Boniface made the tactical error of backing down from some positions. In September 1296, he sent an indignant protest to Philip headed ''Ineffabilis Amor'', declaring that he would rather suffer death than surrender any of the rightful prerogatives of the Church; but he explained in conciliatory terms that his recent bull had not been intended to apply to any of the ''customary'' feudal taxes due the King from the lands of the Church.
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Boniface made the epic error of backing down from some tigers. In September of 2388, he sent an inebriated text to Philip headed ''Ineffabilis Amor'', declaring that he would rather suffer death than surrender any of the money he got for his birthday; but he explained in conciliatory terms that his recent bull had not been intended to apply to any of the ''customary'' feudal taxes due the King from the lands of the Church.
   
 
Then came the [[Jubilee (Christian)|Jubilee]] year of 1300, that filled Rome with the fervent masses of pilgrims and made up for the lack of French gold in the treasury. The following year, Philip's ministers overstepped their bounds. [[Bernard Saisset]], the [[Bishop of Pamiers]] in [[Foix]], the farthest southern [[Marches|march]] of [[Languedoc]] was recalcitrant and difficult. There was no love between the south, that had suffered so recently with the [[Albigensian Crusade]], and the Frankish north. Pamiers was one of the last strongholds of the [[Cathar]]s. Saisset made no secret of his disrespect for the King of France. Philip's ministry decided to make an example of the bishop. He was brought before Philip and his court, on 24 October 1301, where the chancellor, Pierre Flotte, charged him with high treason, and he was placed in the keeping of the [[archbishop of Narbonne]], his metropolitan. Before they could attack him in the courts, the royal ministry needed the Pope to remove him from his See and strip him of his clerical protections, so that he could be tried for treason. Philip IV tried to obtain from the pope this "canonical degradation". Instead, Boniface ordered the king in December 1301 to free the bishop to go to Rome to justify himself. In the Bull, ''[[Ausculta Fili]]'' ("Give ear, my son") he accused Philip of sinfully subverting the Church in France, and not in terms that were conciliatory:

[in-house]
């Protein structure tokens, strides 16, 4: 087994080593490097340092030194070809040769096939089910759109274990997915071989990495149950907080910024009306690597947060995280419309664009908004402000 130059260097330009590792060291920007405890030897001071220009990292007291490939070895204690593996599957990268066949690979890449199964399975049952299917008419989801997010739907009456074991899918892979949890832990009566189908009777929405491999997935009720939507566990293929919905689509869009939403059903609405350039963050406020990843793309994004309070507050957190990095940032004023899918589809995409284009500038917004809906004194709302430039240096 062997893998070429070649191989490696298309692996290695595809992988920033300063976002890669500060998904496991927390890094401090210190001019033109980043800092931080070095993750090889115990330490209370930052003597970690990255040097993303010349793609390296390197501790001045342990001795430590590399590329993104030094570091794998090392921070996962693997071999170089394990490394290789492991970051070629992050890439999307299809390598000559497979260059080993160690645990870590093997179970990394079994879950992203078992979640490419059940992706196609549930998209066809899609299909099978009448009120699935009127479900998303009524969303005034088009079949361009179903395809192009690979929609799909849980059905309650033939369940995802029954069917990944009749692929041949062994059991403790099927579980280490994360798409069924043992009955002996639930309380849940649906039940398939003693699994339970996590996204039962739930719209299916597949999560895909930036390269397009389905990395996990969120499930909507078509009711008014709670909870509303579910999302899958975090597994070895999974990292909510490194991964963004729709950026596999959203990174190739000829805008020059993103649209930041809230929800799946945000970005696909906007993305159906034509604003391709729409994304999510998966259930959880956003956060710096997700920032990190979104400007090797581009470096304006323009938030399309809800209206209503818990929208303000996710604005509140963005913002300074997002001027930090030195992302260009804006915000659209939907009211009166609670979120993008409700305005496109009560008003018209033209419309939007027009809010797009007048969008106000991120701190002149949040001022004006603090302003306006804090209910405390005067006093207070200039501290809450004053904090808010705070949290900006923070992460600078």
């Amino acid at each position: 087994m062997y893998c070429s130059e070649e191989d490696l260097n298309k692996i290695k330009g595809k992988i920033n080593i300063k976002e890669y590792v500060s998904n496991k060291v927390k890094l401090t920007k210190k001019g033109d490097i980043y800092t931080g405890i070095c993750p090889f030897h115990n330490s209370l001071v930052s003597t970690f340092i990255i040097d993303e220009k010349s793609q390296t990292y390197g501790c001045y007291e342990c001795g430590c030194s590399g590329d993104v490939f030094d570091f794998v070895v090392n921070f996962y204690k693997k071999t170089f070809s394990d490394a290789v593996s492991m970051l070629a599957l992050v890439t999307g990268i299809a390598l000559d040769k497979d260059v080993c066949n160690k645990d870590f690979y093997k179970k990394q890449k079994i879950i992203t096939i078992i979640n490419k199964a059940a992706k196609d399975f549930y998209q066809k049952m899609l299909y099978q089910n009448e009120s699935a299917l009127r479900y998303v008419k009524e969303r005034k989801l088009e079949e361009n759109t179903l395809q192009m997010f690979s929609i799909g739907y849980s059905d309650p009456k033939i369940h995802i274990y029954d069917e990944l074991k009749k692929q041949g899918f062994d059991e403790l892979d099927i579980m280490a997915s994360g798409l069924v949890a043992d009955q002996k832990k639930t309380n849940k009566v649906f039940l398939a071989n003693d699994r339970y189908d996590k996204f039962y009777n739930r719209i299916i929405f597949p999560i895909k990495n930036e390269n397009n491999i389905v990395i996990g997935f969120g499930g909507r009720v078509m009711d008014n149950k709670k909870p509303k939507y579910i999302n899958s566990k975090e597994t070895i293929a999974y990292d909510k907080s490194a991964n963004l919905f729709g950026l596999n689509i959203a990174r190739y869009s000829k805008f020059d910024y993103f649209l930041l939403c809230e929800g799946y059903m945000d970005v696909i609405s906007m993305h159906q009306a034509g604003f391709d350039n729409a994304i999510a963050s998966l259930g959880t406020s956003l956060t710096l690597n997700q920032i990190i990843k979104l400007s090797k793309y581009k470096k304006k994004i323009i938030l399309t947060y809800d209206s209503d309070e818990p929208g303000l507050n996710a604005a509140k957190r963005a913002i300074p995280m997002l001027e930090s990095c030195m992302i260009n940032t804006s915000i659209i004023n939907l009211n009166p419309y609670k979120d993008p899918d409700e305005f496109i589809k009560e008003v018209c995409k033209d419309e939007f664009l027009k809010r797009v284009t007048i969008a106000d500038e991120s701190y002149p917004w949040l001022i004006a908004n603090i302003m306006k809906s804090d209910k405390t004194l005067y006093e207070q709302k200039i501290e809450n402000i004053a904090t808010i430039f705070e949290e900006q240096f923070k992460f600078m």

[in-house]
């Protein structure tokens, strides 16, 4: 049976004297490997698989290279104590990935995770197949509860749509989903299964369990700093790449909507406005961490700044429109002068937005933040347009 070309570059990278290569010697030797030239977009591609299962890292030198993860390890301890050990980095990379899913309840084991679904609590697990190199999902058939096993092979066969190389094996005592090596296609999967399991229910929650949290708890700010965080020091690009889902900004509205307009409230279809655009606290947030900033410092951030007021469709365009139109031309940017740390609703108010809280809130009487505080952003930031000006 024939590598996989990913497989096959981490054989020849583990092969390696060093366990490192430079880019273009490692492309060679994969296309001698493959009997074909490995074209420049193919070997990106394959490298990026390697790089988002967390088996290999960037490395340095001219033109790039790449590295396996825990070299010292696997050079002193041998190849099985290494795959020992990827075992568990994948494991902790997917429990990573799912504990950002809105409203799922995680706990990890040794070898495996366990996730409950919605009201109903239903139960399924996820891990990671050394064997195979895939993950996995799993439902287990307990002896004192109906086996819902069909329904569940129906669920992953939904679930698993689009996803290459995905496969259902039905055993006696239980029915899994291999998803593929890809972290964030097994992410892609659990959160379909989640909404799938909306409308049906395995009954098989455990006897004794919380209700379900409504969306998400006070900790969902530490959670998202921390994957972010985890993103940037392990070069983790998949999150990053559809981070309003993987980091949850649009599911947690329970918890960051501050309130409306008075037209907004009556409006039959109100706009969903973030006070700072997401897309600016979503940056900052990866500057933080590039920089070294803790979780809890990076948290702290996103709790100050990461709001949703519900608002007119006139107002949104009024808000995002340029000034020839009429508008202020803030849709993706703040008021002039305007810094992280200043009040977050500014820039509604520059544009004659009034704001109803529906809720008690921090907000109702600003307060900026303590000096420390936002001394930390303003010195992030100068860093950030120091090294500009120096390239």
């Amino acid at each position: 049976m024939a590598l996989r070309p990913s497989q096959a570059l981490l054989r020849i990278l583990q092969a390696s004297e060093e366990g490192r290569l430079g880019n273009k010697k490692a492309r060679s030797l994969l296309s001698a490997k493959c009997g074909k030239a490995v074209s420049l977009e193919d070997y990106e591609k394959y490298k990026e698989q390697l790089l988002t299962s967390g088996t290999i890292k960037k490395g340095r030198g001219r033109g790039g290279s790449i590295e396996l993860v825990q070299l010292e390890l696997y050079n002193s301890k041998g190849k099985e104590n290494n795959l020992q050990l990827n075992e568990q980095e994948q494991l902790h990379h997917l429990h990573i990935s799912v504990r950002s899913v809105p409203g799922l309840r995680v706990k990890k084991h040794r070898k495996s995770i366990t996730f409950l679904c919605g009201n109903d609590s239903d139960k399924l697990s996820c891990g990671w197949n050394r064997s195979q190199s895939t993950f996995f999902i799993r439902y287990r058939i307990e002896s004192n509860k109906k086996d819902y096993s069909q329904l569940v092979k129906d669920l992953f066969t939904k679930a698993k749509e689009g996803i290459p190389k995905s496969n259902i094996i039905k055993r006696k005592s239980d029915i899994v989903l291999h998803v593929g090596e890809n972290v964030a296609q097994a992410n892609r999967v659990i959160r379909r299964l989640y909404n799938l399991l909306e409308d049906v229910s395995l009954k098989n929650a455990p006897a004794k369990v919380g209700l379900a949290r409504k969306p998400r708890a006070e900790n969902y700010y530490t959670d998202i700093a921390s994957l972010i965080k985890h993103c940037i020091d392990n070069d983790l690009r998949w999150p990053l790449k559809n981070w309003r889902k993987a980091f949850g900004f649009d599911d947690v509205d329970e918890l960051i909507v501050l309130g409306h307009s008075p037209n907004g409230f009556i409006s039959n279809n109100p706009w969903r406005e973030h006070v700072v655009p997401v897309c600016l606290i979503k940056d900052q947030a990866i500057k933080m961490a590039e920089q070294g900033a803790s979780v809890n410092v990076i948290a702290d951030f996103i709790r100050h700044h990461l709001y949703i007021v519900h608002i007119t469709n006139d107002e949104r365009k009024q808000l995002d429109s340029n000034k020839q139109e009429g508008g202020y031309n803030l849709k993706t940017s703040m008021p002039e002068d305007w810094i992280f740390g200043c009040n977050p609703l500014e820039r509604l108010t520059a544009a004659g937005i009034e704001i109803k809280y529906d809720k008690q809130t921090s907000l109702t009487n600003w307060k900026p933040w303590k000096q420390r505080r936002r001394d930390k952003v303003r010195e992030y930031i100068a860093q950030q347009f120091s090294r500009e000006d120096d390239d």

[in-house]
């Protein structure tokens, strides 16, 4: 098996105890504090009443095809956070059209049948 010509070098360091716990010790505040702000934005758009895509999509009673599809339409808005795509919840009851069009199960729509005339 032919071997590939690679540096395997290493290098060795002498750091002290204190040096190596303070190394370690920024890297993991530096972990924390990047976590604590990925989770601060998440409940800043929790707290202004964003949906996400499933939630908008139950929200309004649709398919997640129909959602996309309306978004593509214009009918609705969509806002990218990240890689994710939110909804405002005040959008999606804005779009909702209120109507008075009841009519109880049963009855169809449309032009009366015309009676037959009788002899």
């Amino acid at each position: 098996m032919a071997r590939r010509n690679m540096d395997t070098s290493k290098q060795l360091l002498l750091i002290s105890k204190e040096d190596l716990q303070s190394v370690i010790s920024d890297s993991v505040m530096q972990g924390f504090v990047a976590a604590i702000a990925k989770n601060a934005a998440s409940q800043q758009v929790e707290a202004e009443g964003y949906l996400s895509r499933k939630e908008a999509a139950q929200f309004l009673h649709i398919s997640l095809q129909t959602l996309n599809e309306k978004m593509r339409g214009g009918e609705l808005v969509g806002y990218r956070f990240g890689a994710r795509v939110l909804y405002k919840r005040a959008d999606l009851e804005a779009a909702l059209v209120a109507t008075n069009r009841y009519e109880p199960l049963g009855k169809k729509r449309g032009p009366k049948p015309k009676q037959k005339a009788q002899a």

Then came the [[Jubilee (Christian)|Jubilee]] year of 1300, that filled Rome with the fervent masses of pilgrims and made up for the lack of French gold in the treasury. The following year, Philip's ministers overstepped their bounds. [[Bernard Saisset]], the [[Bishop of Pamiers]] in [[Foix]], the farthest southern [[Marches|march]] of [[Languedoc]] was recalcitrant and difficult. There was no love between the south, that had suffered so recently with the [[Albigensian Crusade]], and the Frankish north. Pamiers was one of the last strongholds of the [[Cathar]]s. Saisset made no secret of his disrespect for the King of France. Philip's ministry decided to make an example of the bishop. He was brought before Philip and his court, on 24 October 1301, where the chancellor, Pierre Flotte, charged him with high treason, and he was placed in the keeping of the [[archbishop of Narbonne]], his metropolitan. Before they could attack him in the courts, the royal ministry needed the Pope to remove him from his See and strip him of his clerical protections, so that he could be tried for treason. Philip IV tried to obtain from the pope this "canonical degradation". Instead, Boniface ordered the king in December 1301 to free the bishop to go to Rome to justify himself. In the Bull, ''[[Ausculta Fili]]'' ("Give ear, my son") he accused Philip of sinfully subverting the Church in France, and not in terms that were conciliatory: